Then covered in fluffy batter and deep-fried. Chile relleno is usually served with rice and beans and covered in salsa roja.
It’s actually my favorite dish, so I order it everywhere. It’s also impossible to screw up if you’re making it yourself.
Rajas con queso
Also from Puebla, rajas con queso also known as salsa poblano are basically roasted poblano peppers sauteed with onions and corn, and topped with Mexican cream and cheese, which makes a creamy sauce.
It can be eaten as a starter or main dish, or also inside a taco if you wish.
Sopes are another example of what one can do with masa. It has nothing to do with a soup. They’re thicker than tortillas, but not as thick as gorditas. Always pinches on the edge so the topping doesn’t come off.
They’re grilled with ingredients on top – queso, crema, lettuce, frijoles (refried beans), salsa – either roja or verde, and your choice of meat. Some call it a Mexican pizza.
Mexican Side Dishes
Elotes & Esquites
Mexicans love corn and they have many different types of it. The most popular ones are elotes & esquites and if you ask me, the best place to eat them is on the street in Coyoacan in Mexico City.
Elotes is a corn on the cob covered with mayo, lime juice, queso fresco and chili.
Esquites is shaved corn that has been removed from the cob and cooked with chile. It’s served in a cup topped with mayonnaise, lime juice, Mexican white cheese, and chili powder.
Some top both with a Mexican spice called Tajin which combines chilli and lime flavor.
Quesadillas | Nopales & Huitlacoche
Quesadillas are made of thinly pressed corn masa grilled together with cheese (unless you’re in Mexico City, then you need to ask for cheese).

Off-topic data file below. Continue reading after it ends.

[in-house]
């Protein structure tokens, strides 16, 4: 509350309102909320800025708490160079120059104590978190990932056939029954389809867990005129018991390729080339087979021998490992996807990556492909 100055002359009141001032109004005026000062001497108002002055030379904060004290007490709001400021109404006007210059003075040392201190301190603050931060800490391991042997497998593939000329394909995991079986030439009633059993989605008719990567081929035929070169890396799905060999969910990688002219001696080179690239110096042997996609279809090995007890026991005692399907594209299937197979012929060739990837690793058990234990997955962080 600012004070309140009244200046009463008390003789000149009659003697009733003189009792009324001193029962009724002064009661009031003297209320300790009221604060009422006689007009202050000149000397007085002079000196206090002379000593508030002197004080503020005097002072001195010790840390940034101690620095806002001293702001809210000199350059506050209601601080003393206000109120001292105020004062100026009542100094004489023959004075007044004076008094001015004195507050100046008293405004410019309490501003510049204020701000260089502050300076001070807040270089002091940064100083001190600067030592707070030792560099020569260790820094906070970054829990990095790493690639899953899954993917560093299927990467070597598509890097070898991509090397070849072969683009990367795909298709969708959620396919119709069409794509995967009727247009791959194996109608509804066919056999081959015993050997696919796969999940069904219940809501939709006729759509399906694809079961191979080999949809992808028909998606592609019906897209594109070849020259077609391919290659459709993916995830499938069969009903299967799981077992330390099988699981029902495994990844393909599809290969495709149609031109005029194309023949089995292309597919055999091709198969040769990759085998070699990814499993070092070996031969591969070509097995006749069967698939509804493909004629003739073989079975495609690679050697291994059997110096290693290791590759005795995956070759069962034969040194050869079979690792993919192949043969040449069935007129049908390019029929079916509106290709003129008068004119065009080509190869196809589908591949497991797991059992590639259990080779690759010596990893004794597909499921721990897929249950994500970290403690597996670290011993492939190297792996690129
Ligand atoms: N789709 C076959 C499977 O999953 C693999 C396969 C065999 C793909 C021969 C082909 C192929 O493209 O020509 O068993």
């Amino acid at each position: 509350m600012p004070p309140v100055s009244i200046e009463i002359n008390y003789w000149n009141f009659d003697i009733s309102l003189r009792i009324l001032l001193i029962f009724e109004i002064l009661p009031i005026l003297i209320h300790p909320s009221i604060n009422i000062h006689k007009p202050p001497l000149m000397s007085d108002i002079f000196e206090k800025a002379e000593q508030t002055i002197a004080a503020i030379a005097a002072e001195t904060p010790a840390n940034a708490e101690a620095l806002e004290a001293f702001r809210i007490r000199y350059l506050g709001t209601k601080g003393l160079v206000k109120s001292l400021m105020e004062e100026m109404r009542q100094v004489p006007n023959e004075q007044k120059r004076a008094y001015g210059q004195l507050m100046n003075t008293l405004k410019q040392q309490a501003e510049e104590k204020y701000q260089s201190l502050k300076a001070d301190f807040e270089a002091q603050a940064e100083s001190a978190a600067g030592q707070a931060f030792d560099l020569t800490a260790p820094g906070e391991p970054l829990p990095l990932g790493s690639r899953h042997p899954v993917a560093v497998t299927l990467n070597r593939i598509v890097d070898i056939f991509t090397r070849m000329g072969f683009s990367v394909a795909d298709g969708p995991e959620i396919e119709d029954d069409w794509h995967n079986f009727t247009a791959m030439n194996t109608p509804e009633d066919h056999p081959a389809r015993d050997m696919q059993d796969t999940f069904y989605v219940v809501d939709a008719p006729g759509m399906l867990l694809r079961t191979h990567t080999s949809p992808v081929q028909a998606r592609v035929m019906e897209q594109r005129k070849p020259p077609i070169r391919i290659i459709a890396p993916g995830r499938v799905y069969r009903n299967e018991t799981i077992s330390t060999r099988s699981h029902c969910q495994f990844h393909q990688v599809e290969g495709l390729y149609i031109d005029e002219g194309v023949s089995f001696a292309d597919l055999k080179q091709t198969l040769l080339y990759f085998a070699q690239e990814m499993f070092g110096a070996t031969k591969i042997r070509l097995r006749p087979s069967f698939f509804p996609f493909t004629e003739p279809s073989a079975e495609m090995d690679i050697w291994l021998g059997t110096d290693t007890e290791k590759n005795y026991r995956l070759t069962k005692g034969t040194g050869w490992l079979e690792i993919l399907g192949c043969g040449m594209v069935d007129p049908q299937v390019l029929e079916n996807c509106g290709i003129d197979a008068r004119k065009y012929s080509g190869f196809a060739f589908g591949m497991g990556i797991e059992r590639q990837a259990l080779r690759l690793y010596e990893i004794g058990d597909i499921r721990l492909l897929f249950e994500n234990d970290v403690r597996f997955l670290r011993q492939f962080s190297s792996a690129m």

They can be filled with many different fillings. It can be chicken, chorizo, but also vegetarian fillings like rajas (chiles), nopales or huitlacoche.
Nopal is a pad of cactus. It has a unique flavor but I quite like it.
Huitloche is a mushroom that grows on corn. It’s black, tasty and often called a Mexican truffle.
Gorditas, as the same translates to little fatties, are somehow like thicker quesadillas. They’re first deep-fried.
Then, they’re cut in the middle, stuffed with cheese, cream, lettuce, refried beans and optionally some meat, and grilled.
Huaraches are different version of gorditas, but longer – shaped like a sandal called huarache. Stuffed with the same ingredients as gorditas.
You just need one for a meal, trust me.
Tostadas / Aguachile
Tostadas are the closest to Tex-Mex hard-shell tacos. They’re flat and crispy tortillas, topped with meats, cheese, lettuce or whatever you want them to be.
If you’re in the Yucatan or any seaside town, they’ll be topped with ceviche or grilled seafood. Always with onions.
They’re extremely messy to eat, but also very delicious.
Ceviche needs no introduction to those who visit Latin America. Mexico adopted ceviche from Peru. It’s made of fresh raw fish or other seafood with lots of onion, lime and spices.
The best places to eat it are naturally coastal towns. When I lived in Playa del Carmen I had my favorite local spot – so much fresh ceviche for a cheap price.
Check out my best recipe here.
Churros are popular in Mexico, but not as popular as some foreigners may think. When I lived in Mexico I think I ate them a few times over the course of the years.
Now there’s Churreria el Moro, a popular chain of cafes specializing in churros.
They’re basically fritters that are crispy on the outside and soft inside. The best way to enjoy churros is to dunk them into a chocolate cinnamon-infused dip, or dulce de leche.
Arroz con Leche
Arroz con leche is basically what it says: rice with milk. It’s a traditional rice pudding with sugar, cinnamon and sometimes raisins. It has a thick gooi consistency.
If you look at any menu you’ll notice cerveza – beer, michelada, as well as cerveza con clamato.
Michelada is a beer with lime juice, spices and salt. If you order clamato you’ll basically get a michelada with spicy tomato juice on the bottom.